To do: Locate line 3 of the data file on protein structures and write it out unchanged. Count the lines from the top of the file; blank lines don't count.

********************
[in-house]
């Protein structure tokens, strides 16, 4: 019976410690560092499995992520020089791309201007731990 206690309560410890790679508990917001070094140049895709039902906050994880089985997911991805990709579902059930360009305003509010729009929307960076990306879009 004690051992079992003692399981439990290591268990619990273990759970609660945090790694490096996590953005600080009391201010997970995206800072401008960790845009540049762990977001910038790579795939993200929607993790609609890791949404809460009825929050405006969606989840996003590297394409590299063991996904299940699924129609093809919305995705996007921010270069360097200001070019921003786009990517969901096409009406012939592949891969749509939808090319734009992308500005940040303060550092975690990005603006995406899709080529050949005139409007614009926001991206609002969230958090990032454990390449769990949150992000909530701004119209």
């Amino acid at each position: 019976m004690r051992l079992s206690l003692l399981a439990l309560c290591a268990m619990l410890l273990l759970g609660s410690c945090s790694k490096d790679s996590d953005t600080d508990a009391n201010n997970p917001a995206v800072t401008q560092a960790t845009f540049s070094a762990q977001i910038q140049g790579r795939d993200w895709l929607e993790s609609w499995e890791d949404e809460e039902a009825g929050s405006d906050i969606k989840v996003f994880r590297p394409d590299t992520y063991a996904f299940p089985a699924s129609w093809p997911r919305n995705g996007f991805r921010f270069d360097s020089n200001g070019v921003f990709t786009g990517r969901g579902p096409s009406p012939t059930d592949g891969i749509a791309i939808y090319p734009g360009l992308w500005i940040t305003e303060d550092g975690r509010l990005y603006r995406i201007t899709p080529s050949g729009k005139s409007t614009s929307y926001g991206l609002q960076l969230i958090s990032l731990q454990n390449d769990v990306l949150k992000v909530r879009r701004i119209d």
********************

């Amino acid at each position: 019976m004690r051992l079992s206690l003692l399981a439990l309560c290591a268990m619990l410890l273990l759970g609660s410690c945090s790694k490096d790679s996590d953005t600080d508990a009391n201010n997970p917001a995206v800072t401008q560092a960790t845009f540049s070094a762990q977001i910038q140049g790579r795939d993200w895709l929607e993790s609609w499995e890791d949404e809460e039902a009825g929050s405006d906050i969606k989840v996003f994880r590297p394409d590299t992520y063991a996904f299940p089985a699924s129609w093809p997911r919305n995705g996007f991805r921010f270069d360097s020089n200001g070019v921003f990709t786009g990517r969901g579902p096409s009406p012939t059930d592949g891969i749509a791309i939808y090319p734009g360009l992308w500005i940040t305003e303060d550092g975690r509010l990005y603006r995406i201007t899709p080529s050949g729009k005139s409007t614009s929307y926001g991206l609002q960076l969230i958090s990032l731990q454990n390449d769990v990306l949150k992000v909530r879009r701004i119209d």